Should Little Girls Wear Bikinis -- Or Are They Too Sexy?

One mom shares her complicated view of two-piece swimsuits for girls.

“Mommy, can I get a string bikini?”

My 8-year-old daughter’s question floors me. Why the hell would my little girl want an itsy-bitsy, off-with-a-tug bikini?

Before I can answer, her second question helps me pick my jaw off the ground. “Actually, Mom, what is a string bikini?” Turns out she had heard an older kid at school talking about getting one. Since whatever kids in the upper grades do is cool, she wanted one, even if she didn’t know what one was.

I bought bikinis for my daughter when she was little -- not a string bikini (although they do make baby string bikinis, just ask Jessica Simpson or Gwyneth Paltrow) but some pretty skimpy ones, looking back. Two-pieces are easier for diaper changes and impatient little bladders (for this reason, I'm still fine with non-revealing tankinis), and at that time I chose suits based on how practical and cute they were, giving little thought to What It All Meant. I never worried I was dressing her too adult; I mean, there’s not much that does more to de-sexify a bikini than stuff a diaper bubble butt into one.

She didn’t care about what I dressed her in then. But now that she’s starting to have an opinion about how much skin she wants to show, I find I have an opinion too -- and it’s surprisingly conservative for someone who wears a belly-bearing two-piece myself. Here’s the thing: I don’t want to see that string bean of a body in a little bikini. It feels like we’re at the top of a slippery slope I’m not ready to start descending just yet. What if a bikini is the gateway drug to booty shorts, high heels and push-up bras?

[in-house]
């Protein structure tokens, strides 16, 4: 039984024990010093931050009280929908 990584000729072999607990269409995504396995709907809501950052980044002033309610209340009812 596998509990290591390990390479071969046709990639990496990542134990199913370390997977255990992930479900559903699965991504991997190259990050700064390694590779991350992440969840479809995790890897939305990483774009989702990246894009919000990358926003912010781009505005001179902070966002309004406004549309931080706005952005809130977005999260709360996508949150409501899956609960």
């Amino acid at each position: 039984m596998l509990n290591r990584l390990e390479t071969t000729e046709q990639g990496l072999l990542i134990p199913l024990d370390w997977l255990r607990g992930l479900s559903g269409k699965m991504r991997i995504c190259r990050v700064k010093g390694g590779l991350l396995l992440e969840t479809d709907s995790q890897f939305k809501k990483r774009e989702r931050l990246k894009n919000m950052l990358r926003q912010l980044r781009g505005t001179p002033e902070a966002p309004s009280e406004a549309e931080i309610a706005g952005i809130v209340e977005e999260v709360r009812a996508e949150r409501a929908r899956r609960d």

My daughter is an unapologetic tomboy. She shields her eyes when people kiss and tells me yoga pants are special occasion attire. But occasionally I get a reminder that she is on the cusp of tween-hood, probably just a few years away from asking Ouiji boards which boy likes her. I know that’s inevitable and part of growing up, but do I have to hurry the process along? At some point I won’t get a say, so while I still do, I want to use it to tell her that while you may regret growing up too fast, you’ll never second-guess taking it slow. She has the rest of her life to be sexy and flirty. For now, I want her to be 8.

But I didn’t say any of this to her. Instead, I just explained what a string bikini was and why it’s not good for cannonballs, underwater handstands and you know, actual swimming. “Really?” she said. “Oh, forget it then.”


Mom of two Sasha Emmons is a writer and editor. Follow her on Twitter and Google+.

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